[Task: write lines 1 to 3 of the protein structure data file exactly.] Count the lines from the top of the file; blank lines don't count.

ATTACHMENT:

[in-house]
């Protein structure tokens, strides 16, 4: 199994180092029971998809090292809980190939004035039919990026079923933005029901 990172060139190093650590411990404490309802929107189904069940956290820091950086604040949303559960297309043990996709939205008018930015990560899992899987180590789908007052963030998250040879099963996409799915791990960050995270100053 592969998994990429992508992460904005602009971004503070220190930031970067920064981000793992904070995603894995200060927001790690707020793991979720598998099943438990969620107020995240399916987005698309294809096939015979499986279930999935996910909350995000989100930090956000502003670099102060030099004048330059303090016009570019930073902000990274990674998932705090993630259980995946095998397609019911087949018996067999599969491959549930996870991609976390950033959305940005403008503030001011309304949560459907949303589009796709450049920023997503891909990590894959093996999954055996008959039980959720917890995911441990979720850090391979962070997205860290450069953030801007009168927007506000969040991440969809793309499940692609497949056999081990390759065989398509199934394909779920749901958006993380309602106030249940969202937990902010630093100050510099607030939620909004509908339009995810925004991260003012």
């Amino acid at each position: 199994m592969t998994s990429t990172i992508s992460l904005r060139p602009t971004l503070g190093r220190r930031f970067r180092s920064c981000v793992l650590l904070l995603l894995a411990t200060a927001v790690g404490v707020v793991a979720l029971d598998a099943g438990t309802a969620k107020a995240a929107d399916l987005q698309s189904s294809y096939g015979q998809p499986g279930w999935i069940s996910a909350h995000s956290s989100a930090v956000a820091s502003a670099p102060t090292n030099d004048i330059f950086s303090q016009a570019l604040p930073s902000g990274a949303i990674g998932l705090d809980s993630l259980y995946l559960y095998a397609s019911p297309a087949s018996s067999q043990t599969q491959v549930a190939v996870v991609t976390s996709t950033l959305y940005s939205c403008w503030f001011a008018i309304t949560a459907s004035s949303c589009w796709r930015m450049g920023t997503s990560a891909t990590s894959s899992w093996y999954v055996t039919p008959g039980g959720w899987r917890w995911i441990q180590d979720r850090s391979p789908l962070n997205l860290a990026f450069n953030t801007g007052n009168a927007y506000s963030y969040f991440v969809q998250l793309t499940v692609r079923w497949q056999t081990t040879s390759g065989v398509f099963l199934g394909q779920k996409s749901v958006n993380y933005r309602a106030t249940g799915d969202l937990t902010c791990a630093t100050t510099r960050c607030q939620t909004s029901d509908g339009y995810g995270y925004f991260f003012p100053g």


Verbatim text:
[in-house]
């Protein structure tokens, strides 16, 4: 199994180092029971998809090292809980190939004035039919990026079923933005029901 990172060139190093650590411990404490309802929107189904069940956290820091950086604040949303559960297309043990996709939205008018930015990560899992899987180590789908007052963030998250040879099963996409799915791990960050995270100053 592969998994990429992508992460904005602009971004503070220190930031970067920064981000793992904070995603894995200060927001790690707020793991979720598998099943438990969620107020995240399916987005698309294809096939015979499986279930999935996910909350995000989100930090956000502003670099102060030099004048330059303090016009570019930073902000990274990674998932705090993630259980995946095998397609019911087949018996067999599969491959549930996870991609976390950033959305940005403008503030001011309304949560459907949303589009796709450049920023997503891909990590894959093996999954055996008959039980959720917890995911441990979720850090391979962070997205860290450069953030801007009168927007506000969040991440969809793309499940692609497949056999081990390759065989398509199934394909779920749901958006993380309602106030249940969202937990902010630093100050510099607030939620909004509908339009995810925004991260003012």
């Amino acid at each position: 199994m592969t998994s990429t990172i992508s992460l904005r060139p602009t971004l503070g190093r220190r930031f970067r180092s920064c981000v793992l650590l904070l995603l894995a411990t200060a927001v790690g404490v707020v793991a979720l029971d598998a099943g438990t309802a969620k107020a995240a929107d399916l987005q698309s189904s294809y096939g015979q998809p499986g279930w999935i069940s996910a909350h995000s956290s989100a930090v956000a820091s502003a670099p102060t090292n030099d004048i330059f950086s303090q016009a570019l604040p930073s902000g990274a949303i990674g998932l705090d809980s993630l259980y995946l559960y095998a397609s019911p297309a087949s018996s067999q043990t599969q491959v549930a190939v996870v991609t976390s996709t950033l959305y940005s939205c403008w503030f001011a008018i309304t949560a459907s004035s949303c589009w796709r930015m450049g920023t997503s990560a891909t990590s894959s899992w093996y999954v055996t039919p008959g039980g959720w899987r917890w995911i441990q180590d979720r850090s391979p789908l962070n997205l860290a990026f450069n953030t801007g007052n009168a927007y506000s963030y969040f991440v969809q998250l793309t499940v692609r079923w497949q056999t081990t040879s390759g065989v398509f099963l199934g394909q779920k996409s749901v958006n993380y933005r309602a106030t249940g799915d969202l937990t902010c791990a630093t100050t510099r960050c607030q939620t909004s029901d509908g339009y995810g995270y925004f991260f003012p100053g």